By Mark Roach
I don’t know about you all, but I have had plenty of experience with well-intentioned expedience that has backfired. Let me elaborate by way of example: You decide you want to do that cool pop tune as a feature song or add that new worship song to your rotation. You scour the interwebs for resources—a chart, instructional video, lead sheet, what have you. Being an incredible steward of the time for which you are paid (or aren’t, for that matter) you grab the resource, print or upload it and head to your next task only to find that at rehearsal—or even worse, at service—some serious flaws are discovered. Whoever made this chart must not have known anything about music theory. Whoever made this lyric video didn’t know how to spell. The person who posted the instructional video? They got some of the chords right, but they didn’t even play it with a capo on, and you know it was played with a capo. Listen: even paid resources have let us down before on all or most of these fronts! It’s a bummer, but it’s true.
Now, my proposed solution isn’t a fix all, and I know that some of you just may not have these gifts at all, but hear me out... in the long run, I think this is a great philosophy to run with: DO IT YOURSELF. You know your ministry. You know your instrumentation. Maybe you can save a few dollars or hours getting stuff from somewhere else, but trusting it blindly may cost you in the long run! Get out your guitar or piano… put on the headphones and chart the tune yourself. Figure out how and where they’re playing that lick—and how you’re guitarist will have to play it in the key your congregation can actually sing. If you do grab something online, comb through it and make sure it feels accurate. Check spelling on lyric videos, check chords and inversions. The chord G/B is way different than the chord Bm. Seeing the chord Bb2(add 11) may confuse your people beyond measure when you could have just put Bb on the chart. This will take some time and effort, but it will also develop your musicianship and help your whole team continue to develop theirs! If you’re blessed with an employee responsible for these tasks, encourage them to do it themselves as well.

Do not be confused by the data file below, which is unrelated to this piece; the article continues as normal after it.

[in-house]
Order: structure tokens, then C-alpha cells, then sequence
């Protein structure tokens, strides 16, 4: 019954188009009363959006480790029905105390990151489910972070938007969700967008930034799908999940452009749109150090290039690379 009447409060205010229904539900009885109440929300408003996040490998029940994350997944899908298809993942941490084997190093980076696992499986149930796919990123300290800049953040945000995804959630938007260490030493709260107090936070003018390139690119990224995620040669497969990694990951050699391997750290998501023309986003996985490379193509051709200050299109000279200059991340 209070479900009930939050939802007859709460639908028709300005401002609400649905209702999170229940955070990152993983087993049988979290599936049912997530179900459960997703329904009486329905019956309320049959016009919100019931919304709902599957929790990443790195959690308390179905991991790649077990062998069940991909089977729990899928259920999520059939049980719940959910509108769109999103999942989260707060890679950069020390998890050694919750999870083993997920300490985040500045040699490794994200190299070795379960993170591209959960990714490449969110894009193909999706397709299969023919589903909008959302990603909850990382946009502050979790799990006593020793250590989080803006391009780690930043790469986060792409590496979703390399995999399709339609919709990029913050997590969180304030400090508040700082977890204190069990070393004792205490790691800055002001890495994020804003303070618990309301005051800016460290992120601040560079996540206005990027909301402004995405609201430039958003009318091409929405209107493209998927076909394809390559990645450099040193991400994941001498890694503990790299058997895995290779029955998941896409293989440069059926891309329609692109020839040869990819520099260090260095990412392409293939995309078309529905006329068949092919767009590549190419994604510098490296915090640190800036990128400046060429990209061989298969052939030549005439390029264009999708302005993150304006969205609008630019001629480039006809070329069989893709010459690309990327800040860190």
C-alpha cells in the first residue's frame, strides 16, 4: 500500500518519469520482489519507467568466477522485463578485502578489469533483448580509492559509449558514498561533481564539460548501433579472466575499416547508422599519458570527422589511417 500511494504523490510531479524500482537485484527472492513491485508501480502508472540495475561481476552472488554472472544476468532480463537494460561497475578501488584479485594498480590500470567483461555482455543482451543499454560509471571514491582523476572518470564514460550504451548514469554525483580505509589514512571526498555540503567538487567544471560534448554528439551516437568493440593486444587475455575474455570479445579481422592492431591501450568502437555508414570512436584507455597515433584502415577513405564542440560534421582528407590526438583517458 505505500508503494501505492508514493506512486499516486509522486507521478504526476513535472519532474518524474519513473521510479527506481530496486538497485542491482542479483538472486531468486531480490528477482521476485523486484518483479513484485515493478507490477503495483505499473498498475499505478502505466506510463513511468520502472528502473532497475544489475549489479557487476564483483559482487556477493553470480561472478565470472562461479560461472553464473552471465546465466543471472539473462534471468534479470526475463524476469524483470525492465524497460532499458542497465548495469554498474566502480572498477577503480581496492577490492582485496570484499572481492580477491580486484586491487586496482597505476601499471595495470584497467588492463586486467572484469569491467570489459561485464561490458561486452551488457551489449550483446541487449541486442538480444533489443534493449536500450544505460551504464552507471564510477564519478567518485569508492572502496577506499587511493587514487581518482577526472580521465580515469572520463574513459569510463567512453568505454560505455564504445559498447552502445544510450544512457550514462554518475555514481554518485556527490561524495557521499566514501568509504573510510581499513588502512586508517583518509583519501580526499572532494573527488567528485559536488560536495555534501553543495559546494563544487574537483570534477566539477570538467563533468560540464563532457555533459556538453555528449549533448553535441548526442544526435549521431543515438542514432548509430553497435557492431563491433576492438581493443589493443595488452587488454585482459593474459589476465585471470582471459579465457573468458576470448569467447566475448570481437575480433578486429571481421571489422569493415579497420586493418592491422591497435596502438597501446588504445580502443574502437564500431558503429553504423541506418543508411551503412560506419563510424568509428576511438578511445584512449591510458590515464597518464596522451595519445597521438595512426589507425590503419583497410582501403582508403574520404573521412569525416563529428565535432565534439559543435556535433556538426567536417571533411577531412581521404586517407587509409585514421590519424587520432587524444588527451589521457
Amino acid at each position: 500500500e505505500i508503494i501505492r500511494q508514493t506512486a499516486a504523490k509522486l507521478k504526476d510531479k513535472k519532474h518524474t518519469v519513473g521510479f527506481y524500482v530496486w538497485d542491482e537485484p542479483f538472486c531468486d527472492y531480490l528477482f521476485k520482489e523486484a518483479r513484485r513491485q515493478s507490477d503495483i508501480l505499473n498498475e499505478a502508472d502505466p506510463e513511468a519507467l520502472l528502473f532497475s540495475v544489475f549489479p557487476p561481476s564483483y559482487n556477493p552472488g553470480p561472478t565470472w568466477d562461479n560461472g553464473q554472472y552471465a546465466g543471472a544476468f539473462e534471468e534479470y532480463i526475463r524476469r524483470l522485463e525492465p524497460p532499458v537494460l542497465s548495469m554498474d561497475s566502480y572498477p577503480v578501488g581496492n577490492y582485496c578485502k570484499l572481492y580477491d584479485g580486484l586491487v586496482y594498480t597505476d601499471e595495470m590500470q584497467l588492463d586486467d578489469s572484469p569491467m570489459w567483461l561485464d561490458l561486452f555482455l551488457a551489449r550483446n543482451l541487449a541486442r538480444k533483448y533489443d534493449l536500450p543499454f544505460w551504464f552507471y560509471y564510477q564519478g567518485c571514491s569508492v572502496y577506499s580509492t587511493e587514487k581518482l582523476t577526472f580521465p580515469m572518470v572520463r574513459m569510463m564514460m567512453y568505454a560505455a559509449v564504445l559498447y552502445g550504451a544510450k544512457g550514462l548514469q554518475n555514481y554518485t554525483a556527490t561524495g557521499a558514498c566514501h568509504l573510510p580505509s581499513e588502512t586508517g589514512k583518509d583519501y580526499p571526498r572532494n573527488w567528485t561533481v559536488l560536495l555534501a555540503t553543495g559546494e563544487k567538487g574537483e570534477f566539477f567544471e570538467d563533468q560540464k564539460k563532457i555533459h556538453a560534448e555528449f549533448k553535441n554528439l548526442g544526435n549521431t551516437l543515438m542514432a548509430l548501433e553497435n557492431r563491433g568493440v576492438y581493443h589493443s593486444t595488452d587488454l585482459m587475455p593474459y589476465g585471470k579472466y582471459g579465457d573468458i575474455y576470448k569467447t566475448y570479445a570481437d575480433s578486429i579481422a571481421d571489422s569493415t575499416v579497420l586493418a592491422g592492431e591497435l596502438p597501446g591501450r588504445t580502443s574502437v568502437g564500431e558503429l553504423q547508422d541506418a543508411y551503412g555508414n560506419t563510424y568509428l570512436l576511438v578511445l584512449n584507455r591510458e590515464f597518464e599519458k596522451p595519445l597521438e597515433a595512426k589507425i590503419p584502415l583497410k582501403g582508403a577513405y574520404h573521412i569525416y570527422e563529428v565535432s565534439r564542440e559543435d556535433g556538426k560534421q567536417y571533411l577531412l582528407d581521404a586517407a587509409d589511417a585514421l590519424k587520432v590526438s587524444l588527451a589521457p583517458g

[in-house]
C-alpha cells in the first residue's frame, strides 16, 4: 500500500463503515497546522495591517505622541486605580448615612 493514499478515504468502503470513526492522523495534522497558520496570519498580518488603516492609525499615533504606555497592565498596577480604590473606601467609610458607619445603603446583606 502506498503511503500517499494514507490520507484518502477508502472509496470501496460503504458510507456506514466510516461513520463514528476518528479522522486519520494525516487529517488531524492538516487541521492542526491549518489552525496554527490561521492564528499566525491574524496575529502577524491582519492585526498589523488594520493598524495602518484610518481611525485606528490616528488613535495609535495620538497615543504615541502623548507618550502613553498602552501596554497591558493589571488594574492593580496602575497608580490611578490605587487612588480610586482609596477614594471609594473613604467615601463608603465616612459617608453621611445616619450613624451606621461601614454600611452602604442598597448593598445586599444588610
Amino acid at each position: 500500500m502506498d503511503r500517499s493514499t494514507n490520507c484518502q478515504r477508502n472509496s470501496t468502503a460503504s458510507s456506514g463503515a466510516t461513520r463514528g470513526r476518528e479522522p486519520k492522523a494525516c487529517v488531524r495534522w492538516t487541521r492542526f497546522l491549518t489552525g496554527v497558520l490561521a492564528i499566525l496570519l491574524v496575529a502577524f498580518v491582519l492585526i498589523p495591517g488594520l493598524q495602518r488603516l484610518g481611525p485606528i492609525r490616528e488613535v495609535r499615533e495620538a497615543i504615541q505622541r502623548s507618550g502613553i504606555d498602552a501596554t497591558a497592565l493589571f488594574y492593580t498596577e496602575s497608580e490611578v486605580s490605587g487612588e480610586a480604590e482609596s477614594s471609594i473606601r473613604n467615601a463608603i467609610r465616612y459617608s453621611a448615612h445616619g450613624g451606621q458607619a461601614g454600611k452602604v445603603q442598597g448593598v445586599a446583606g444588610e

Now, if this seems overwhelming, don’t freak out yet...there are a few things you may be able to do even if you have no gifts whatsoever in this area. Maybe you can’t hear the difference between a minor 4 and a flat 6, but you may have that know-it-all guitarist or piano player who will surely show up at rehearsal and tell you how wrong the chart is...ask THEM to do it! Take it one step further and ask them to help YOU learn how to do it. That’s some glorious servant-hearted leadership there, and now someone on the team gets to use his/her gifts AND increase ownership in the whole ministry.
It’s amazing how often NOT doing this on our team has come back to bite us, and it’s always awesome to know you’re fostering a good, solid DNA of excellence and development in your ministry. Don’t get me wrong, there are certainly several resources that you can turn to in a pinch, but my advice is to avoid using them as a crutch. After all, the old saying can prove itself true...sometimes when you want something done right, you gotta do it yourself!